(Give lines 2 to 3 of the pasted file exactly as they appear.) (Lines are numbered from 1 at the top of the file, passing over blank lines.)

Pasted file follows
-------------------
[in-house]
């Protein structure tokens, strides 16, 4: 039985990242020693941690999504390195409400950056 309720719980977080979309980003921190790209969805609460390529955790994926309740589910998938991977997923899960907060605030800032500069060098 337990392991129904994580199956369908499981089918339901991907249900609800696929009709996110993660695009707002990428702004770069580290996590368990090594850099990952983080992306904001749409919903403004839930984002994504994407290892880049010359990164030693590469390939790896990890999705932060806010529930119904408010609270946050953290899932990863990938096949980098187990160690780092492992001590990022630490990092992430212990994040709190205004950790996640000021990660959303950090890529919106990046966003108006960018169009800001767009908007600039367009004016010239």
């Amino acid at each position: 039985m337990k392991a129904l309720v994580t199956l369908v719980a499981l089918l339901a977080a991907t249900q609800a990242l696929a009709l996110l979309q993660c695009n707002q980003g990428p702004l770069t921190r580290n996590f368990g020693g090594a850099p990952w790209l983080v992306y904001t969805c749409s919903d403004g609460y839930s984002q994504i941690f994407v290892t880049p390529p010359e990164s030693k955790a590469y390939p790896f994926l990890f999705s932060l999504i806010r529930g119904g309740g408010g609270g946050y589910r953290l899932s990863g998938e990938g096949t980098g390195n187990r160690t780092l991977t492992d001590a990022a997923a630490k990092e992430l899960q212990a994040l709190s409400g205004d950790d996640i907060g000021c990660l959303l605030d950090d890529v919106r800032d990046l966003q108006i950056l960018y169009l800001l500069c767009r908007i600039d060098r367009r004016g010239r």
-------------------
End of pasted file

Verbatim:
């Protein structure tokens, strides 16, 4: 039985990242020693941690999504390195409400950056 309720719980977080979309980003921190790209969805609460390529955790994926309740589910998938991977997923899960907060605030800032500069060098 337990392991129904994580199956369908499981089918339901991907249900609800696929009709996110993660695009707002990428702004770069580290996590368990090594850099990952983080992306904001749409919903403004839930984002994504994407290892880049010359990164030693590469390939790896990890999705932060806010529930119904408010609270946050953290899932990863990938096949980098187990160690780092492992001590990022630490990092992430212990994040709190205004950790996640000021990660959303950090890529919106990046966003108006960018169009800001767009908007600039367009004016010239």
């Amino acid at each position: 039985m337990k392991a129904l309720v994580t199956l369908v719980a499981l089918l339901a977080a991907t249900q609800a990242l696929a009709l996110l979309q993660c695009n707002q980003g990428p702004l770069t921190r580290n996590f368990g020693g090594a850099p990952w790209l983080v992306y904001t969805c749409s919903d403004g609460y839930s984002q994504i941690f994407v290892t880049p390529p010359e990164s030693k955790a590469y390939p790896f994926l990890f999705s932060l999504i806010r529930g119904g309740g408010g609270g946050y589910r953290l899932s990863g998938e990938g096949t980098g390195n187990r160690t780092l991977t492992d001590a990022a997923a630490k990092e992430l899960q212990a994040l709190s409400g205004d950790d996640i907060g000021c990660l959303l605030d950090d890529v919106r800032d990046l966003q108006i950056l960018y169009l800001l500069c767009r908007i600039d060098r367009r004016g010239r």